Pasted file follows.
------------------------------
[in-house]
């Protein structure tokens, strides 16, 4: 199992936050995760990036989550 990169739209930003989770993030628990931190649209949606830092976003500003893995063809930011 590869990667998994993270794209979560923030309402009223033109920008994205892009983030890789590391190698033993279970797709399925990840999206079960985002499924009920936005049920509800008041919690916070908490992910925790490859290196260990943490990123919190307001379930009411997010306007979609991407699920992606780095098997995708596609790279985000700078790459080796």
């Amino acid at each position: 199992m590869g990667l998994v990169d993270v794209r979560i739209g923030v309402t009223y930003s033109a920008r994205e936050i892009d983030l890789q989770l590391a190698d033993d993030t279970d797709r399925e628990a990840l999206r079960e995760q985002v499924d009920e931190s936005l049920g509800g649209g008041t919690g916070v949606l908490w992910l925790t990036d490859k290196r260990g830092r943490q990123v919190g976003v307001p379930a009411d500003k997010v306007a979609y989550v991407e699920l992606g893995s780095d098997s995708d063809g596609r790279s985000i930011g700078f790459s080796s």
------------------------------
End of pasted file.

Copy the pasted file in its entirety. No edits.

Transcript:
[in-house]
């Protein structure tokens, strides 16, 4: 199992936050995760990036989550 990169739209930003989770993030628990931190649209949606830092976003500003893995063809930011 590869990667998994993270794209979560923030309402009223033109920008994205892009983030890789590391190698033993279970797709399925990840999206079960985002499924009920936005049920509800008041919690916070908490992910925790490859290196260990943490990123919190307001379930009411997010306007979609991407699920992606780095098997995708596609790279985000700078790459080796």
């Amino acid at each position: 199992m590869g990667l998994v990169d993270v794209r979560i739209g923030v309402t009223y930003s033109a920008r994205e936050i892009d983030l890789q989770l590391a190698d033993d993030t279970d797709r399925e628990a990840l999206r079960e995760q985002v499924d009920e931190s936005l049920g509800g649209g008041t919690g916070v949606l908490w992910l925790t990036d490859k290196r260990g830092r943490q990123v919190g976003v307001p379930a009411d500003k997010v306007a979609y989550v991407e699920l992606g893995s780095d098997s995708d063809g596609r790279s985000i930011g700078f790459s080796s």